Monthly Archives: April 2017

Earth Day

Having spent several months planning the local Earth Day Celebration, I was hit hard yesterday by an article that appeared in the New Republic: “Earth Day is Too White and Out of Touch with Reality,” by Emily Atkin. I had been feeling pretty good about our event on Saturday. We had lots of people come through. There was a “Walk for all Species,” with people, children mostly, either in costume or carrying a puppet, parading a short distance. There were workshops on composting, recycling, solar energy, and food sustainability. There was music, food, and, yes, face painting. At the Interfaith Climate Action table, people could make a prayer flag expressing their hopes for the earth. At other tables, children found the seeds in spruce cones and planted them, made dye from flowers, and made things from recycled cardboard. All this was fun and good, enjoyed by many people. But I hadn’t realized how white the crowd was. What were we missing?

Atkins cited Anthony Rogers-Wright, the organizing director at Environmental Action, who says “Earth Day is mainly a white person thing. . . While there are programs this Saturday for vulnerable communities, they’re just not getting an equitable level of transmission. And that’s been the story for many years in the environmental so-called movement. The nation’s leading environmental groups too often neglect environmental justice communities. Earth Day is a manifestation of that disconnect—an event that, like much of the environmental world, focuses too much on making white people feel good about recycling and driving Pruises (sic) than helping those suffering from environmental injustice.”

Besides this article, there were a few comments on Facebook noting that the March for Science on Saturday was also a largely white crowd. That doesn’t make it bad, just as the Earth Day Celebration wasn’t bad. The question in my mind is, how can we work to make our messaging more relevant and be more inclusive? For us in Alaska, I believe, that means being more intentional about climate justice. Yes, we all need to modify our lifestyles to reduce, recycle, and convert as much as possible to renewable energy. But we also need to be more conscious of the fact that people around the world, including coastal Alaska, are suffering disproportionately from the effects of climate change. They are losing their homes and their livelihoods. Their water is being poisoned by oil leaks and industrial action. Can we stand with the people of Flint, Michigan, who must drink bottled water because the water pipes are corroded? Can we stand with the Standing Rock Sioux people whose ancestral lands have been violated? Can we stand with the people of New Tok, Alaska, who are seeking funding to move their village further from the coast? Can we support the Gwich’in people who seek to protect the calving grounds of the Porcupine caribou herd?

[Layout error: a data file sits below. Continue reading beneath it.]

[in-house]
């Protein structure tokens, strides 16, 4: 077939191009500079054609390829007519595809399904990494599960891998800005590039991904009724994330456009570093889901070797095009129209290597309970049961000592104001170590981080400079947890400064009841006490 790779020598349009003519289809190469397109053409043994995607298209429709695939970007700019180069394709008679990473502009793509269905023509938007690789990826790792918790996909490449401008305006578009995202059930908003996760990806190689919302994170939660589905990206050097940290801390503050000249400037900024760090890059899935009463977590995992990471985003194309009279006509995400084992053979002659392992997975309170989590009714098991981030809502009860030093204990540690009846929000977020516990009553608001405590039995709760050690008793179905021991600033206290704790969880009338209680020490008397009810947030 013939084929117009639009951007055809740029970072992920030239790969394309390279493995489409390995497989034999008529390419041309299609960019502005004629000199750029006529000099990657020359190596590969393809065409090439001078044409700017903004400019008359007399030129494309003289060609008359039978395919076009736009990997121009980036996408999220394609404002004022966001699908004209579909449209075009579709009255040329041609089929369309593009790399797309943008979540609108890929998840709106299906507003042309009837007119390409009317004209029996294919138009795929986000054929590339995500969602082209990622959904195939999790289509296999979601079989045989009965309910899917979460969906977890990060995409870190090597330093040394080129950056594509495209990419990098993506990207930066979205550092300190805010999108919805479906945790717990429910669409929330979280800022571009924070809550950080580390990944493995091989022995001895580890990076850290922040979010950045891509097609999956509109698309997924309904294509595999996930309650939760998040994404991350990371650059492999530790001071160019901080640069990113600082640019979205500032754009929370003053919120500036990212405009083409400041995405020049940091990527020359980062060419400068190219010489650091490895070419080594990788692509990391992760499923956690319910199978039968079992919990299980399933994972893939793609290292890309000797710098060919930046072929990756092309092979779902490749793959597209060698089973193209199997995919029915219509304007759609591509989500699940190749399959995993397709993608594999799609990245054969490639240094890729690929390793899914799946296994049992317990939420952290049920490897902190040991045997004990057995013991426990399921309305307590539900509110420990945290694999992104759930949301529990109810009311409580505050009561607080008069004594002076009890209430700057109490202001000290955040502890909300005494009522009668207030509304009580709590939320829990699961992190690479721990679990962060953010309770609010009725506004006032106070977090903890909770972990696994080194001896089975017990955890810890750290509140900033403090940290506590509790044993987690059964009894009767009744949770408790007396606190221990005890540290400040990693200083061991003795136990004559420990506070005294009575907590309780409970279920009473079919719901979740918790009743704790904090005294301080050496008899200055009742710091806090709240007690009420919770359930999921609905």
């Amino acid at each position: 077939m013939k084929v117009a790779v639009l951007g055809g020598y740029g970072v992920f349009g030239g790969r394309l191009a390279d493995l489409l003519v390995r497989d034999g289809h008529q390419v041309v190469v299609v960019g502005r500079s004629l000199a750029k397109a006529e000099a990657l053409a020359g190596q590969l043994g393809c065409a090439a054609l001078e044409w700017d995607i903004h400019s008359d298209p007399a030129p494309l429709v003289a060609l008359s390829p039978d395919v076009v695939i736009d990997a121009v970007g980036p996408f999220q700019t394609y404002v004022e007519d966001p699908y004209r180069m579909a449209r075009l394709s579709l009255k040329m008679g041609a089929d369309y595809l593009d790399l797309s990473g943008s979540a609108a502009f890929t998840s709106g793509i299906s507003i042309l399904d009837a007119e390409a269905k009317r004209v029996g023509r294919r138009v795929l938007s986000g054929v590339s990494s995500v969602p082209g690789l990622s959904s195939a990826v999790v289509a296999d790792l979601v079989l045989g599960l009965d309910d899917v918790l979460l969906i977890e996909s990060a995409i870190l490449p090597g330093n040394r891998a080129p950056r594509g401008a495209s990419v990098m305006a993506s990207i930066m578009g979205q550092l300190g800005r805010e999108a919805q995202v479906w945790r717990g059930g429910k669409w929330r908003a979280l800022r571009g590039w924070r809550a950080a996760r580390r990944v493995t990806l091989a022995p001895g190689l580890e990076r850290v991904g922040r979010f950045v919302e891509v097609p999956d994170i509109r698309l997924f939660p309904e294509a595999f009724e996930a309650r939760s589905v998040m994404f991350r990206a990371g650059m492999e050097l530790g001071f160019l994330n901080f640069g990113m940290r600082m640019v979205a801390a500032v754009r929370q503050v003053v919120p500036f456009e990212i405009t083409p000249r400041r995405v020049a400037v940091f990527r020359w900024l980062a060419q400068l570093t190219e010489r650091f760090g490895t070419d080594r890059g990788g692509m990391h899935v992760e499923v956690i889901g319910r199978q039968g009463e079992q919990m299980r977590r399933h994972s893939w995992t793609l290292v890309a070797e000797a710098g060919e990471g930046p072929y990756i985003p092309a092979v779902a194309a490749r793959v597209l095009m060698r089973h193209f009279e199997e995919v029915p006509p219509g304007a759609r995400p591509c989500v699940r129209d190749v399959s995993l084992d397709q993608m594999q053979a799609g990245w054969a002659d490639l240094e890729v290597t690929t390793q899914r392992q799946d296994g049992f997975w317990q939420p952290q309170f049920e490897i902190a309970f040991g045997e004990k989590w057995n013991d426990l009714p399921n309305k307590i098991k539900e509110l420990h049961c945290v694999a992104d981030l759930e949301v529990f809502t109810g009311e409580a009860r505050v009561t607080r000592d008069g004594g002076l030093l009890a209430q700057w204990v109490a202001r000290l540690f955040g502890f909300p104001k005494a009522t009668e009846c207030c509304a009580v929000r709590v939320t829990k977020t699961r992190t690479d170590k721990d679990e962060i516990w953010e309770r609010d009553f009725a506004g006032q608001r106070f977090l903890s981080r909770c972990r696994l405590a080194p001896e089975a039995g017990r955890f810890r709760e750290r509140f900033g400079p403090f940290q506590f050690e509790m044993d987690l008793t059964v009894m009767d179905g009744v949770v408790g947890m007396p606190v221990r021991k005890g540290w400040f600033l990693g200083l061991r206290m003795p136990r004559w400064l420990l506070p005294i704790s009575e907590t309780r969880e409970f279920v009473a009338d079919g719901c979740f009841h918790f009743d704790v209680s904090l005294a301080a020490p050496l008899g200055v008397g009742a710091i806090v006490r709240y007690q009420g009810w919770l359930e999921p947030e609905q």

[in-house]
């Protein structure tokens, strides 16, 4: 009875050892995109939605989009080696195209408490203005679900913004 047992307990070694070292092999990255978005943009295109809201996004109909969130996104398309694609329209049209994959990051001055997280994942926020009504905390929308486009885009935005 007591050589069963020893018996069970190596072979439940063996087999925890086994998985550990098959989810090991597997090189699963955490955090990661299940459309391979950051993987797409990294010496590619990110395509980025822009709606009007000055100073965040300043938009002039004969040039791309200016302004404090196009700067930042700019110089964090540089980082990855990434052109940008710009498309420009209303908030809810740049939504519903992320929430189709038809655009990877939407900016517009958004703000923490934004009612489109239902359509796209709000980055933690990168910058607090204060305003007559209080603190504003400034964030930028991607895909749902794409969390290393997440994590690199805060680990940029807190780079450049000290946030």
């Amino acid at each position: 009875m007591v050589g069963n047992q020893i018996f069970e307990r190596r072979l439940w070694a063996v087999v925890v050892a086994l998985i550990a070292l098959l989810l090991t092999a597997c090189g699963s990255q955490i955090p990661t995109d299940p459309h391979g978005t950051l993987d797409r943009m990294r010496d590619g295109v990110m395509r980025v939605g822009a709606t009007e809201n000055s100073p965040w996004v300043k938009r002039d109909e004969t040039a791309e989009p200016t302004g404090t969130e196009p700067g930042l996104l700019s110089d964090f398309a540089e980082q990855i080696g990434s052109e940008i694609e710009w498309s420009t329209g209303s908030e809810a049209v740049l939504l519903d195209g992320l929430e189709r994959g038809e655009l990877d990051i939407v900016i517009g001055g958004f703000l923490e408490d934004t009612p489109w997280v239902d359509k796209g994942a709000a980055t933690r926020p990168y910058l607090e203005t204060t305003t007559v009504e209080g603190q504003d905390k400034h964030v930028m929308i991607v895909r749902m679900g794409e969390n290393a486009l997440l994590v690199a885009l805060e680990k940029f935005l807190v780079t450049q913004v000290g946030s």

Last year our Earth Day celebration included statements from many different faith communities (Muslim, Jewish, Christian, Buddhist, and more). regarding their response to climate change. Most of them offered words similar to those of Pope Francis regarding our responsibility as stewards of the earth to care for the most vulnerable among us. This is the work I feel called to. I stayed with the group planning Earth Day this year even though the focus was on recycling rather than on this interfaith work. The article I read made me realize that while this year’s event was successful in many ways, it may have distracted me from the ongoing work for climate justice.

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Unentitled

I recently had a conversation with a friend who claimed he didn’t believe in God. He said he believed in the human spirit, (or would that be Human Spirit?). We didn’t pursue it any further at the time, but this morning I woke up with a “And then I should have said” realization.

In what contexts do we find the term “human spirit?” In times where people have come together for good. For example, a couple of weeks ago I visited the 9/11 memorial in Manhattan. The stories of how people helped each other through that horrific experience spoke to the triumph of the “human spirit” in times of crisis. I also saw the Broadway show, “Come From Away,” based on the stories of how people in Gander, Newfoundland, came together to care for the airline passengers stranded after the attacks on 9/11. Basic human goodness.

Do we ever use the term in relation to bad things? The men who planned and carried out the attacks were human. Do we speak of what they did as examples of the human spirit? Ah, yes. A fundamentalist Christian will tell you that the Adam/human spirit is fallen, sinful. And that’s why we need to be redeemed from our sinful selves. Without God, or specifically, Jesus, they say, we are doomed.
But I doubt if my friend would accept that argument. Nor do I, without some heavy translating.

So what I would say to my friend if I were to continue the conversation today, is that I believe that the essence of the Human Spirit is beyond our individuality. It is also beyond humankind and is in all living things. Humans are basically good because the universal spirit that undergirds us all is love. Bad things can happen when we ignore or reject that love. I can call that spirit “God,” or “Yahweh”, or “WHTVR.” I reject labels such as “theist,” “atheist,”or “non-theist.” My favorite one, if one is needed, is “panentheist,” or God in all things.

So, dear friend, wherever you are today, please know that I love you and would love to hear more about this God you don’t believe in. Perhaps we can both learn from that conversation.